US: No more Eritrean ‘drama’ at the Security Council

Eritrea’s request to address the UN Security Council faces US opposition, Inner-city press reported from New York yesterday.Eritrean President Isaias Afeworki

Last week, Eritrean President Isaias Afeworki request to address the Security Council to avert a new round of sanctions.

A draft resolution to impose sanctions against investment in Eritrea’s mining industry as well as further asset freezes and travel bans on the country’s leadership has been submitted by the west African country and current member of the Security Council Gabon in mid-October.

This is in addition to the 2009 Security Council sanction on Eritrea which includes arms embargo, travel restrictions and asset freeze on top Eritrean political and military leaders because of alleged support for the Islamist Shebaab militants.

The call for a new round of sanction gained wider acceptance after a UN Security Council report implicated Eritrea in a plot to bomb the January/2011 African Union summit in Addis Ababa, as well as various acts aimed the destabilizing the horn of Africa region.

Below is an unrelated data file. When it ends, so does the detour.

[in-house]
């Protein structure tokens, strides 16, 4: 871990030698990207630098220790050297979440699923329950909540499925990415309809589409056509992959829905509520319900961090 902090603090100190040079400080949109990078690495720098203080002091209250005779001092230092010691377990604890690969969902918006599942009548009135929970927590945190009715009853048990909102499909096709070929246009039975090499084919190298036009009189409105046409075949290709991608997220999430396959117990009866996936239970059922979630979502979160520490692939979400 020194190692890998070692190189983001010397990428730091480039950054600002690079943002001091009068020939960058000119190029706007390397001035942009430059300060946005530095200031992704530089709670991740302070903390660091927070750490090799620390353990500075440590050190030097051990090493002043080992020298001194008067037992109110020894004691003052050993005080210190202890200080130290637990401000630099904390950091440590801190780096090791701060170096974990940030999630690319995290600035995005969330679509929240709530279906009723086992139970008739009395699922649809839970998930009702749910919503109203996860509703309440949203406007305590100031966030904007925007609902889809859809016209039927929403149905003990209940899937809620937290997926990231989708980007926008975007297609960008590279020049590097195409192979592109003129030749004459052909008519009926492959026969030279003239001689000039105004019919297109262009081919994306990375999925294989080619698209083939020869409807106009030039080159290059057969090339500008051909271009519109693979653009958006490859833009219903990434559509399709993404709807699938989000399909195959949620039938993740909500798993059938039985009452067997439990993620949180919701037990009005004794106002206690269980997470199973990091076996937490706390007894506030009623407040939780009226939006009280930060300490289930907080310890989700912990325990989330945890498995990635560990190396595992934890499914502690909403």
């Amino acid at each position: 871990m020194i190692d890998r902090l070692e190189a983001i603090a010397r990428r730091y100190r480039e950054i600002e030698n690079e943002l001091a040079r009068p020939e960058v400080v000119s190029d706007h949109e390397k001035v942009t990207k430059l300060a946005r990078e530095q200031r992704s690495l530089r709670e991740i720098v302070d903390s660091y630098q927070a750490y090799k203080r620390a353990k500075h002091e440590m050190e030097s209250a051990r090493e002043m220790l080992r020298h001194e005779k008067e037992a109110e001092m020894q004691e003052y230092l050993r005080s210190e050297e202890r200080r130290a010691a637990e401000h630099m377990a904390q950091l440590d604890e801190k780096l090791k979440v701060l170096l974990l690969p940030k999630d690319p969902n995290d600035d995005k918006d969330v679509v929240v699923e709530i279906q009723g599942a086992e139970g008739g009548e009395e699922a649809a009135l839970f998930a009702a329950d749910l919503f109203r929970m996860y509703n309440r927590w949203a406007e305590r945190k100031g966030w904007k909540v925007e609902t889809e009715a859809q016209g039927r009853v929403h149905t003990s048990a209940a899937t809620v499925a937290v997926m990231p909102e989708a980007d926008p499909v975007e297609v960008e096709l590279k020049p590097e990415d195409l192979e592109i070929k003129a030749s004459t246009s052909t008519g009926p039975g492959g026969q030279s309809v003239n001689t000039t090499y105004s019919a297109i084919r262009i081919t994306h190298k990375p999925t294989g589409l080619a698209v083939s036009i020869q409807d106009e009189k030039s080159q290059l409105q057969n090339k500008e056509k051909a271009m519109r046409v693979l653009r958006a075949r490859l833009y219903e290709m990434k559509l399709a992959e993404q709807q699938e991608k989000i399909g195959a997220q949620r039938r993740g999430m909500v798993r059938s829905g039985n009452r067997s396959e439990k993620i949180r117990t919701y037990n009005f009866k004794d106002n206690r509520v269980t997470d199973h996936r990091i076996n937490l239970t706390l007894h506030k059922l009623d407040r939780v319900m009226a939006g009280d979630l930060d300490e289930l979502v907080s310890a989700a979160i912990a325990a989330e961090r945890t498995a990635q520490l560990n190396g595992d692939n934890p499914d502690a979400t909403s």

The Eritrean President, however, hopes to sway the Security Council through a speech – without any substantive change in policy.

United States’s permanent representative to the UN, Ambassador Susan Rice, saw Isaias Afeworki request for meeting a waste of time.

When a reporter of Inner-city Press asked, on Thursday (New York time):

‘is the US against the idea of the President of Eritrea briefing the Council?’,

Amb. Susan Rice responded:

‘We had the foreign ministers come in July. That was sufficient drama for my taste. I think if one comes, they’ll call come. I’m not sure what we’ll hear that’s much different. I think any time you bring together leaders at that level with the degree of tension that exists between them. It’s not going to promote improved relations or greater peace and stability. So I think we have to be very cautious about it and thoughtful about it.’

The opposition to the Eritrean president request may not be shared by all members of the Security Council, the news indicated.

South Africa’s Ambassador was quoted as saying, in a comment to Inner-city press reporter, that ‘I don’t there anything wrong with hearing from the President [of Eritrea]’.

While the Chinese Ambassador is said to support the Eritrean president request to address the Council, the Portuguese Ambassador Cabral reportedly commented that if a country which is on the Security Council’s agenda asks to be heard, it should be. You can discuss the format, he said, but the country should be heard.

The issue will be the subject of a closed door Security Council consultation, according to the news.


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Daniel Berhane